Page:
Suppose a new rideshare application needs to provide both map and billing capabilities. You can implement each feature as a separate microservice and embed all the business rules, logic, and data required for each service in a relatively self-contained way.

This not only makes it easier to maintain your services, but it also improves your application's failure tolerance. When a single service fails, the application as a whole does not necessarily go down.

Also, read: React vs Angular – Choose the right Frontend Framework

Connection Between Microservices and APIs (REST)

Now that we know more about microservices and how they differ from monoliths, let's move on to the first question. How are microservices different from APIs?

If the way applications communicate with each other is the REST API, the microservices architecture is the place of conversation and social practice.

Each component in the microservices architecture has its own API for communicating with other components. Each component of the architecture builds on the capabilities of other components to provide end-users with a cohesive application experience and add value to their business.

Microservices and APIs will continue to play a major role in software development and integration until 2022, transforming business software solutions. Companies looking to leverage digital capabilities throughout their business processes need to know the difference between the two concepts.

However, microservices architecture is not a panacea for enterprise software problems. Moving to microservices requires major cultural changes and conscious design so that software can reach its full potential.

Conclusion

These debates about Microservices vs API generally revolve around chatter about the massive changes that are taking place in the world of technology. Irrespective of the situation, whether any type of development is trying to determine whether or not its new role would utilize APIs or whether two developers are just interested in voicing their opinions on the subject, it is important to be educated on the topic. Developers ought to know what they love and hate and where they are headed as they continue their careers. Keeping this in mind, we hope that our research into components of Microservices vs API has been a useful resource for you.

[sc name="Mobile App Development"] [add_newsletter] [add_related_page_diff_contents blog_cat = "web-application"]

Are you confused between the terms “Microservices” and “API” in technical discussions? It’s more general than you think. It’s reasonable to confuse the concepts, but understanding the difference between the two helps to address existing business problems, find practical solutions, and hold more productive meetings overall.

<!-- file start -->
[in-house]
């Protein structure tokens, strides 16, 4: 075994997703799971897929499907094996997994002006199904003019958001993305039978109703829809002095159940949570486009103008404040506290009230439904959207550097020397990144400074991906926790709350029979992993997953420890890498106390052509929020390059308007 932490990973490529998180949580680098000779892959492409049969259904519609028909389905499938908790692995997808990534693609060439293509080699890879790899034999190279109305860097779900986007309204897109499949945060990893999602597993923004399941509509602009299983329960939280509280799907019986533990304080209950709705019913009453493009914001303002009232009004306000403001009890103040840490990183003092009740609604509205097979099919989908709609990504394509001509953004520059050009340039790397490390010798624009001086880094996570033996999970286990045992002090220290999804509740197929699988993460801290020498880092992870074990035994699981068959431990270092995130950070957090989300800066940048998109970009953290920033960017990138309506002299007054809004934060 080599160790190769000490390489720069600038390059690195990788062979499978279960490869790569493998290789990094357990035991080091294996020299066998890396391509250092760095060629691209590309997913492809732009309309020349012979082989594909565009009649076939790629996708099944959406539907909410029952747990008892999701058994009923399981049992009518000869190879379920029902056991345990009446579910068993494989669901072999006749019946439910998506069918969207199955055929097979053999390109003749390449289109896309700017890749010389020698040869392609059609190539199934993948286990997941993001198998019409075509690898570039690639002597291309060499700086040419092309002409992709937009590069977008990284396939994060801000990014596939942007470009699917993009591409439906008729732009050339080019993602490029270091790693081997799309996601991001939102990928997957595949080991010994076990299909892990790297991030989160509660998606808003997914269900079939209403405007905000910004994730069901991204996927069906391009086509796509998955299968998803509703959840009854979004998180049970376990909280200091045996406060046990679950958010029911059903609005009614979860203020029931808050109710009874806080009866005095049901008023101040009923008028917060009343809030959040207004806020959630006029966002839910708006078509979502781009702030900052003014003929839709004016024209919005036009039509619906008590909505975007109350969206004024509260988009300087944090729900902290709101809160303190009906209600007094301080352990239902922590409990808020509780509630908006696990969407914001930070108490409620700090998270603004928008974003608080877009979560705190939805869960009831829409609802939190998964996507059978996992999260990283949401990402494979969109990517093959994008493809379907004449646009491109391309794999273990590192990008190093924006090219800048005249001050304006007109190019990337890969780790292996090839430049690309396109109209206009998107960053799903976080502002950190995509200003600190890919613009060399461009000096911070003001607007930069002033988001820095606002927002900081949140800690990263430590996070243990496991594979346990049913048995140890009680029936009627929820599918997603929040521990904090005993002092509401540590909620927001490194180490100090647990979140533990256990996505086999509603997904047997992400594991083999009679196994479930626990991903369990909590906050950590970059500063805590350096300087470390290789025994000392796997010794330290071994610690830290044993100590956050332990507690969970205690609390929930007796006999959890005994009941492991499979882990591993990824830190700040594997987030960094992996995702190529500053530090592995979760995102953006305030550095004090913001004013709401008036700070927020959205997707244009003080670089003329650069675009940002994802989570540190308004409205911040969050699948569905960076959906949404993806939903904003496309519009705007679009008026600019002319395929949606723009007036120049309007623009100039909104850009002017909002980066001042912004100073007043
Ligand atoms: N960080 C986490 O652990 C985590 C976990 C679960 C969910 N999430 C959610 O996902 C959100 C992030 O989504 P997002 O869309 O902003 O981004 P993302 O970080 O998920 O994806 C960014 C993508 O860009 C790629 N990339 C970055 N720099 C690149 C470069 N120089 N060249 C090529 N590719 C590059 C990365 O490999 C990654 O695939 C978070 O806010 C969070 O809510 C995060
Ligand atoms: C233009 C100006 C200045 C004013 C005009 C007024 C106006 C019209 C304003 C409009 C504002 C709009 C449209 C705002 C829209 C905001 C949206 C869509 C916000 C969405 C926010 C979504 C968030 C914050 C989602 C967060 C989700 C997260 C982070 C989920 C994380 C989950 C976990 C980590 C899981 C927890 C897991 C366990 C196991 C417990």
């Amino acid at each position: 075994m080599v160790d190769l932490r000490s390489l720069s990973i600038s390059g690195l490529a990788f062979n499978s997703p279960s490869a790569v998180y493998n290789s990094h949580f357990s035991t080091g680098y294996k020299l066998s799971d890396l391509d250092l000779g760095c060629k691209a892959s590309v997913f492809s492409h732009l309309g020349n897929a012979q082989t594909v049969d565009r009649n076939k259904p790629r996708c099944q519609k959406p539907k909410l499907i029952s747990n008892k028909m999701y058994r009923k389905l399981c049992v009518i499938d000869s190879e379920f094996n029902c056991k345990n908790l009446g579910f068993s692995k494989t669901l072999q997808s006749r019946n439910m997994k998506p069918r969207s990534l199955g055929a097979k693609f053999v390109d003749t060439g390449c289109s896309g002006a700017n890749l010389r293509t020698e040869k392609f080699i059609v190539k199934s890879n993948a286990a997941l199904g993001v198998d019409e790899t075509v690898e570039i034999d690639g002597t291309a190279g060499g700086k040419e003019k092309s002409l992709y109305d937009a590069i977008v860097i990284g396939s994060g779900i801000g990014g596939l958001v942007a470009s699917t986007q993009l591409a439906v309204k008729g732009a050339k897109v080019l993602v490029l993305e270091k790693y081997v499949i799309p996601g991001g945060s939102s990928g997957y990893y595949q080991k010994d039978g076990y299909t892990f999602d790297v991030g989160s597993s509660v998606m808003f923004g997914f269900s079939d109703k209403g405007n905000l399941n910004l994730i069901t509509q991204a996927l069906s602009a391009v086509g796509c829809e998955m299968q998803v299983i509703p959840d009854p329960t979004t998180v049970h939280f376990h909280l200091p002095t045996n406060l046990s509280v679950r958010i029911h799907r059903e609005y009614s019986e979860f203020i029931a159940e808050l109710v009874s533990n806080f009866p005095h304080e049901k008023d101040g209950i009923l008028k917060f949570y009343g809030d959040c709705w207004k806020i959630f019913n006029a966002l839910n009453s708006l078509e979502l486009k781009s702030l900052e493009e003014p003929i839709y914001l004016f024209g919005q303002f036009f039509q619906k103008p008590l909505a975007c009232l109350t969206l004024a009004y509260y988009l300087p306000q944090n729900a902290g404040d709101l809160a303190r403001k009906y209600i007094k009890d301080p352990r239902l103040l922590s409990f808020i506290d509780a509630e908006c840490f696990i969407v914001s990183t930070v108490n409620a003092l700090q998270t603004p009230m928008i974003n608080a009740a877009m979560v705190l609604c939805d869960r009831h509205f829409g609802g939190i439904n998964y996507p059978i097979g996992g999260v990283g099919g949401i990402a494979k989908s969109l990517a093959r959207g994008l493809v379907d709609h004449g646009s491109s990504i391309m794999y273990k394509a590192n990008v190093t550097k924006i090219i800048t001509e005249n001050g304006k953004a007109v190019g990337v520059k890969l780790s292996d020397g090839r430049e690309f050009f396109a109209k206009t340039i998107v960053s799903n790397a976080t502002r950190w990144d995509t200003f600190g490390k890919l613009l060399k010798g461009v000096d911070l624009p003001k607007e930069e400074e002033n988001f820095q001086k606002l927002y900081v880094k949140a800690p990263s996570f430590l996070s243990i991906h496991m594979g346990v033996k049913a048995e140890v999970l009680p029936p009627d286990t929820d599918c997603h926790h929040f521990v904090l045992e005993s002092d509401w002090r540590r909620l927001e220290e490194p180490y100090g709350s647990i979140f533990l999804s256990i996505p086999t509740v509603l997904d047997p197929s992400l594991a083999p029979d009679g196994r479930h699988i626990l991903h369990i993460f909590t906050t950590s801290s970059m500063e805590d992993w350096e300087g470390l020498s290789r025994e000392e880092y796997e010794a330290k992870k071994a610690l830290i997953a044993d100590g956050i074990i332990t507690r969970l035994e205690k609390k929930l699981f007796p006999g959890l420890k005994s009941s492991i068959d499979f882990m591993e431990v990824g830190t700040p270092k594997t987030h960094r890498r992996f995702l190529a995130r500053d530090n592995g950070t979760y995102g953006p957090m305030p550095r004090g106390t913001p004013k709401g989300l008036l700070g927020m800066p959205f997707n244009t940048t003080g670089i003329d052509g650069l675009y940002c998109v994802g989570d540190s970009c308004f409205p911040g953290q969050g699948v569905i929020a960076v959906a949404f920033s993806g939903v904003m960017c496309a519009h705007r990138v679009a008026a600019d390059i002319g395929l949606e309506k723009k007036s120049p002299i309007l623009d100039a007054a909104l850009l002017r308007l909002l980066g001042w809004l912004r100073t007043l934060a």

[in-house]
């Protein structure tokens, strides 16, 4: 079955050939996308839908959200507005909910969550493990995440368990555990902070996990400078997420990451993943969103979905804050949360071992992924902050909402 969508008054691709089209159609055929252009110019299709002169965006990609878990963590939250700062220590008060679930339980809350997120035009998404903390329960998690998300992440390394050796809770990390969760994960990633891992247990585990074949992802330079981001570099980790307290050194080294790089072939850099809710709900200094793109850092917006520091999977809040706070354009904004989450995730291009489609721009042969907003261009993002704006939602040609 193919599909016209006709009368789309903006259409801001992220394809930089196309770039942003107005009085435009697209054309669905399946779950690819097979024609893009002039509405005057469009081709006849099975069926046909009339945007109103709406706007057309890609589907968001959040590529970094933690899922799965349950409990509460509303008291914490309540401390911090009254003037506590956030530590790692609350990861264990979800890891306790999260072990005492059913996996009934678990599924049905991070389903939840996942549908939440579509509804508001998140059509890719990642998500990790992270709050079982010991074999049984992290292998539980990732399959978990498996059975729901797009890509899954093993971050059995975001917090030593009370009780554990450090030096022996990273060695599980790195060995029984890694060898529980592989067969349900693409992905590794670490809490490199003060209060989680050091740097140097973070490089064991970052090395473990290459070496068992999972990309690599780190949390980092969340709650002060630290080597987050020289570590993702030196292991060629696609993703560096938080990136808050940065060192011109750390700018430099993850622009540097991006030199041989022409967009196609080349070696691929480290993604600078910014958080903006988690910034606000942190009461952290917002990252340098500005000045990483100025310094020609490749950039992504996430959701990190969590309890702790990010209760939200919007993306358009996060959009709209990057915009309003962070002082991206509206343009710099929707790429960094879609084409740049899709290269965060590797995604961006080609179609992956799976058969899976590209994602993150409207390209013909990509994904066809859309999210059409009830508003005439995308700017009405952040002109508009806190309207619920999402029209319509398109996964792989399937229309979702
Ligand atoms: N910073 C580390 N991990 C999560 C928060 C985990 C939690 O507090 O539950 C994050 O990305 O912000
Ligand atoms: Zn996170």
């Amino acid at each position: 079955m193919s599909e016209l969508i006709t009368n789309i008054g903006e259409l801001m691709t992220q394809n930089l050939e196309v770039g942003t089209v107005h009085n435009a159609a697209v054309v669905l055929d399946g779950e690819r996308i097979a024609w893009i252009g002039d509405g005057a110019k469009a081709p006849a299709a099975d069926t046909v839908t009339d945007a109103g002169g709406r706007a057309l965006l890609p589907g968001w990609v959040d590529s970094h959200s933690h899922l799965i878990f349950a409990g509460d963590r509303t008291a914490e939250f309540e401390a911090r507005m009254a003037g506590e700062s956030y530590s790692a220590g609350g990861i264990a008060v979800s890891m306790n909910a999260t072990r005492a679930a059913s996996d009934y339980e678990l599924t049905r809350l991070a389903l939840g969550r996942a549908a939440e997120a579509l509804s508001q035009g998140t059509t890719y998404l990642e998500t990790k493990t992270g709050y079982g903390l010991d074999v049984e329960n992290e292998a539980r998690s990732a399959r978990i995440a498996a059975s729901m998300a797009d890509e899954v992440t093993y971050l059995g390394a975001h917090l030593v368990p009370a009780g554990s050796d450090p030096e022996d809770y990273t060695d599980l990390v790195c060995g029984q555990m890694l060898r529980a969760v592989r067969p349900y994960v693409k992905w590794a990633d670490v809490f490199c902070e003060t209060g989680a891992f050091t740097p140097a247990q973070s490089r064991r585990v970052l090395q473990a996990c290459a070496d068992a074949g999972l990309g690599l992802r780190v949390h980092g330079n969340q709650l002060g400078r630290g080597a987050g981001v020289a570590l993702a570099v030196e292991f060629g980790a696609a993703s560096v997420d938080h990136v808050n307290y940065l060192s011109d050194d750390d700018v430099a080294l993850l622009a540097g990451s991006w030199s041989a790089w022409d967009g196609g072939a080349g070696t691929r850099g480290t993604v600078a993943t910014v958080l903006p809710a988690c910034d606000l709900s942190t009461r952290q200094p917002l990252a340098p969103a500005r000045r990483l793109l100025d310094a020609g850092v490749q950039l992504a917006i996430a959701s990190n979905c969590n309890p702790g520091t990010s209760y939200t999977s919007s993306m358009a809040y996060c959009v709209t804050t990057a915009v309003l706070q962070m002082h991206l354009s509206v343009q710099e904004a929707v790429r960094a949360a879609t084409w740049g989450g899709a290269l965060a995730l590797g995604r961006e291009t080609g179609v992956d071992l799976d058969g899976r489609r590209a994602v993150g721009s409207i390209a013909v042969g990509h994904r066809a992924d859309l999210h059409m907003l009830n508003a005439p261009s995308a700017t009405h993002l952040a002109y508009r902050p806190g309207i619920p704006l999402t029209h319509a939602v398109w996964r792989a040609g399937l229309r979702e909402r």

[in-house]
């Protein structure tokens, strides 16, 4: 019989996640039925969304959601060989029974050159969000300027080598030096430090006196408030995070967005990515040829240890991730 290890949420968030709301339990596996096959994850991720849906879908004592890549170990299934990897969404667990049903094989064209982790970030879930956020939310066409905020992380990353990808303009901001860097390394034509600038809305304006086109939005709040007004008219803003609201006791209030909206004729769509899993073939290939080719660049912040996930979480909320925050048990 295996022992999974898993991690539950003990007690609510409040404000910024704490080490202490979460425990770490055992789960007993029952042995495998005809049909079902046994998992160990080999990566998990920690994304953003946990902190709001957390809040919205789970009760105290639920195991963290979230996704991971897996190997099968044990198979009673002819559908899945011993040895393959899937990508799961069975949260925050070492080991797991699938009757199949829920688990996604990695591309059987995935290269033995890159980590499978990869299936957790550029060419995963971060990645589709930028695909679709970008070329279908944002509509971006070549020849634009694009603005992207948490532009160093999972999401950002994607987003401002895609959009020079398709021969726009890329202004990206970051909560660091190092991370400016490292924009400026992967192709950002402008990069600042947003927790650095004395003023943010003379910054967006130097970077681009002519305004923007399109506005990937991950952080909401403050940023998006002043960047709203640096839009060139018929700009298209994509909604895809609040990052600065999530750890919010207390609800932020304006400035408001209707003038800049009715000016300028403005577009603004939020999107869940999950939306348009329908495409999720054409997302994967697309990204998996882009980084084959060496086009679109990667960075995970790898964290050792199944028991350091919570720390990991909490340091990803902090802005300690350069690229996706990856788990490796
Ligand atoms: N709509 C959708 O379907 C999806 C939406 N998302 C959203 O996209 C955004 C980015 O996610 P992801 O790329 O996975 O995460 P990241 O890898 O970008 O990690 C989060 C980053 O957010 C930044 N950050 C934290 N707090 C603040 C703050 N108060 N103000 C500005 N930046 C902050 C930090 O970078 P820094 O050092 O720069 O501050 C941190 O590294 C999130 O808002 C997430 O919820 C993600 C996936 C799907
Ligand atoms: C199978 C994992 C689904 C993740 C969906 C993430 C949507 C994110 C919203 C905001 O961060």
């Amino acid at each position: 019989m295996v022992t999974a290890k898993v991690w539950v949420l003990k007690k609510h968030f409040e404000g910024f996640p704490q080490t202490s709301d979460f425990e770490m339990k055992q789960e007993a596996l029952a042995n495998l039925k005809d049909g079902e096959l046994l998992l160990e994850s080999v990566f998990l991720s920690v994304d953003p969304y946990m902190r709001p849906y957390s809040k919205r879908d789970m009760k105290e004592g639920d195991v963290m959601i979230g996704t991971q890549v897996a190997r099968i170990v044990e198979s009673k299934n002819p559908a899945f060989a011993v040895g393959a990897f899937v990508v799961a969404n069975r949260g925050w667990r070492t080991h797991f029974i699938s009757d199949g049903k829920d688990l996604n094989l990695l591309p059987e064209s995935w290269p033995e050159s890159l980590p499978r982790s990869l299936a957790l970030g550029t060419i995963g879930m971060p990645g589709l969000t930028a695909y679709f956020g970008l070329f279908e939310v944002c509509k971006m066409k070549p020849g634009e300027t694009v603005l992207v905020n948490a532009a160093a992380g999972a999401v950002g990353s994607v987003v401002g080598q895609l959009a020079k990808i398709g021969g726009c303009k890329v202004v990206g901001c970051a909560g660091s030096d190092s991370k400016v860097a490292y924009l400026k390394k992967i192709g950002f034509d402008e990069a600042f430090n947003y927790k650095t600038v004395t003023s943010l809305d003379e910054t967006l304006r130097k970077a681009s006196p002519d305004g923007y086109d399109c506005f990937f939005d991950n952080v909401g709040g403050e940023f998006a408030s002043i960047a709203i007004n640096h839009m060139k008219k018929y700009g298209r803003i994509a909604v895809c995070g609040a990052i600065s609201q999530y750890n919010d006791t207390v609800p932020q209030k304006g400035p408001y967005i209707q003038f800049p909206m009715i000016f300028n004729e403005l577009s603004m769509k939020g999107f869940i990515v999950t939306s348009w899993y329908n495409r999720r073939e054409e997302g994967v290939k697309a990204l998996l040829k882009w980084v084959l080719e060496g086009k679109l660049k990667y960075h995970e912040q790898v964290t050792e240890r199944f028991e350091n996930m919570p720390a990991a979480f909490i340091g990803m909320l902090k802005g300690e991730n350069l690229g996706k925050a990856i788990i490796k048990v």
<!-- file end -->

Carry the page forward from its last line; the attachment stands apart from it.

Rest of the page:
This Blog will provide you the knowledge about what APIs are and what Microservices are. Next, you’ll see how the two terms work together and how they differ. 

When designing a mobile app, you have to decide how to connect it to the rest of the services. The typical choices are to create a Microservice or use an API. Each of them has its benefits and drawbacks. But, as we can see, sometimes Microservices work better in some cases, and APIs do better in other cases.

So, which one should you choose, Microservices Vs API? Let’s see: 

What is an API?

First of all, before starting the discussion of Microservices vs API, you should understand the basic meaning of both terms. API or you say Application Programming Interface has many types or comes in many forms.

When someone says “API“, they can say anything from private APIs to public APIs, or SOAP APIs to RESTful APIs. Now you may realize and understand why so many people confuse this?

Basically, the API allows two software components to send and receive messages and data in a structured way without the need for human intervention or manual data entry. When we talk about software integration, we often use APIs to enable this software to communicate.

To make this easier to understand, let’s talk about the most commonly used APIs in the context of REST APIs and how they are used in microservices architectures. When talking about typical state transfer (REST) ​​APIs or RESTful APIs, they refer to specific API styles.

The REST API provides a stateless messaging path between applications. This architecture requires that all messages passed between applications be completely self-contained.